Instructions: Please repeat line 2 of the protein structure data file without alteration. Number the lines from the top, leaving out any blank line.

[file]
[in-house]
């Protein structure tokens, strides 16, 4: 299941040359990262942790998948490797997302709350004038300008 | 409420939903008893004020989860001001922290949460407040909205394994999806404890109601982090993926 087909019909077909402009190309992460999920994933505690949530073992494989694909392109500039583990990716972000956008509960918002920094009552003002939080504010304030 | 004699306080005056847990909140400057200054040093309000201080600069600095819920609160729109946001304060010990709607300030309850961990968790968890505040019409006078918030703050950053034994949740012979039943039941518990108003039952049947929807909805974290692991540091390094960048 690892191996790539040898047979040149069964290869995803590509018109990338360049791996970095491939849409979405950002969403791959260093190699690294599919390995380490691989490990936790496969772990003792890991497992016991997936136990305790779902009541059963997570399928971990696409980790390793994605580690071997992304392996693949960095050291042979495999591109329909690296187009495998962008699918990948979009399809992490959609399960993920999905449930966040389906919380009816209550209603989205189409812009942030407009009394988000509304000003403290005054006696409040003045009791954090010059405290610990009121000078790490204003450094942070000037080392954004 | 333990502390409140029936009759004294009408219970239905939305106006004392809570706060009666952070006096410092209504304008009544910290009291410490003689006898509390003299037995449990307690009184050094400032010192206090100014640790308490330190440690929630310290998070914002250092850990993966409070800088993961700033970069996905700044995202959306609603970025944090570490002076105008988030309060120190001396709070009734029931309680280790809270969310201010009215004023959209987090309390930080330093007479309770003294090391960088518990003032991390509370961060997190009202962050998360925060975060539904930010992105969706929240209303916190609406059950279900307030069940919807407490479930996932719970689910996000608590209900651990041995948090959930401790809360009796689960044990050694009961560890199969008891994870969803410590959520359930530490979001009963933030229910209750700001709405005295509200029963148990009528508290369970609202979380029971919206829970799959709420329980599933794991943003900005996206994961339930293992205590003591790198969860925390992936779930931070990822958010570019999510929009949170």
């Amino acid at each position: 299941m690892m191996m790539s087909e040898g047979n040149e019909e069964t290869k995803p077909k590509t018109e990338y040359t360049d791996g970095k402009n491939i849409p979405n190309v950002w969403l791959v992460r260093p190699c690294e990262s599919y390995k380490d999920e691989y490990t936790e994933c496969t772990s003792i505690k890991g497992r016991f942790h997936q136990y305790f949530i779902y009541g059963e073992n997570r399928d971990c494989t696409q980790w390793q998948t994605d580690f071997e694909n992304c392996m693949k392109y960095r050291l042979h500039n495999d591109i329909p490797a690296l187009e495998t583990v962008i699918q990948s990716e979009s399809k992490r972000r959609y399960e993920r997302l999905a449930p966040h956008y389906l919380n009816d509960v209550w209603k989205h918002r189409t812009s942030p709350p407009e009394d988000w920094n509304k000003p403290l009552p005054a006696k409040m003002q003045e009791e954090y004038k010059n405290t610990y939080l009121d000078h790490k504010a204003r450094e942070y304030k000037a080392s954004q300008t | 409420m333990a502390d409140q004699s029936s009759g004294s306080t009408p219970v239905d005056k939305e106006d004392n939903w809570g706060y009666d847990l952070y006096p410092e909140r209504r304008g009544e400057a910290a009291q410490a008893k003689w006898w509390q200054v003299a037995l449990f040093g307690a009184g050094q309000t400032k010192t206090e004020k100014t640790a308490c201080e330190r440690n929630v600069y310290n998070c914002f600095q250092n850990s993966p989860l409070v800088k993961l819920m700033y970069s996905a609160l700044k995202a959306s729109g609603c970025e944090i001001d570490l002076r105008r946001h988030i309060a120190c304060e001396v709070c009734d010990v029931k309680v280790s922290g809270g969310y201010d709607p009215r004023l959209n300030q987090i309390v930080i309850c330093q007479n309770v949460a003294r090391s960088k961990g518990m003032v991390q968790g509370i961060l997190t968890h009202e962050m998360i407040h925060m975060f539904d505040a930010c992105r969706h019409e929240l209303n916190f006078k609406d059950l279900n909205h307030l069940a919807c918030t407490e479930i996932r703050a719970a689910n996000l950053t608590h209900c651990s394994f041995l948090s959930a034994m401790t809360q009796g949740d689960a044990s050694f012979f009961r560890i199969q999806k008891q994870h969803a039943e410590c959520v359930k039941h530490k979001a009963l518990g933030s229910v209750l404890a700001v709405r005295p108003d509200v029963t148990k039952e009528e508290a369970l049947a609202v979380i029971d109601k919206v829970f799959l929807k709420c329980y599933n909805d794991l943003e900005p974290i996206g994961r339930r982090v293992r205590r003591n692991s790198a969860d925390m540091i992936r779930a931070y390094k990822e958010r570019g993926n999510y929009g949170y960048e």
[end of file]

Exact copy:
């Protein structure tokens, strides 16, 4: 299941040359990262942790998948490797997302709350004038300008 | 409420939903008893004020989860001001922290949460407040909205394994999806404890109601982090993926 087909019909077909402009190309992460999920994933505690949530073992494989694909392109500039583990990716972000956008509960918002920094009552003002939080504010304030 | 004699306080005056847990909140400057200054040093309000201080600069600095819920609160729109946001304060010990709607300030309850961990968790968890505040019409006078918030703050950053034994949740012979039943039941518990108003039952049947929807909805974290692991540091390094960048 690892191996790539040898047979040149069964290869995803590509018109990338360049791996970095491939849409979405950002969403791959260093190699690294599919390995380490691989490990936790496969772990003792890991497992016991997936136990305790779902009541059963997570399928971990696409980790390793994605580690071997992304392996693949960095050291042979495999591109329909690296187009495998962008699918990948979009399809992490959609399960993920999905449930966040389906919380009816209550209603989205189409812009942030407009009394988000509304000003403290005054006696409040003045009791954090010059405290610990009121000078790490204003450094942070000037080392954004 | 333990502390409140029936009759004294009408219970239905939305106006004392809570706060009666952070006096410092209504304008009544910290009291410490003689006898509390003299037995449990307690009184050094400032010192206090100014640790308490330190440690929630310290998070914002250092850990993966409070800088993961700033970069996905700044995202959306609603970025944090570490002076105008988030309060120190001396709070009734029931309680280790809270969310201010009215004023959209987090309390930080330093007479309770003294090391960088518990003032991390509370961060997190009202962050998360925060975060539904930010992105969706929240209303916190609406059950279900307030069940919807407490479930996932719970689910996000608590209900651990041995948090959930401790809360009796689960044990050694009961560890199969008891994870969803410590959520359930530490979001009963933030229910209750700001709405005295509200029963148990009528508290369970609202979380029971919206829970799959709420329980599933794991943003900005996206994961339930293992205590003591790198969860925390992936779930931070990822958010570019999510929009949170």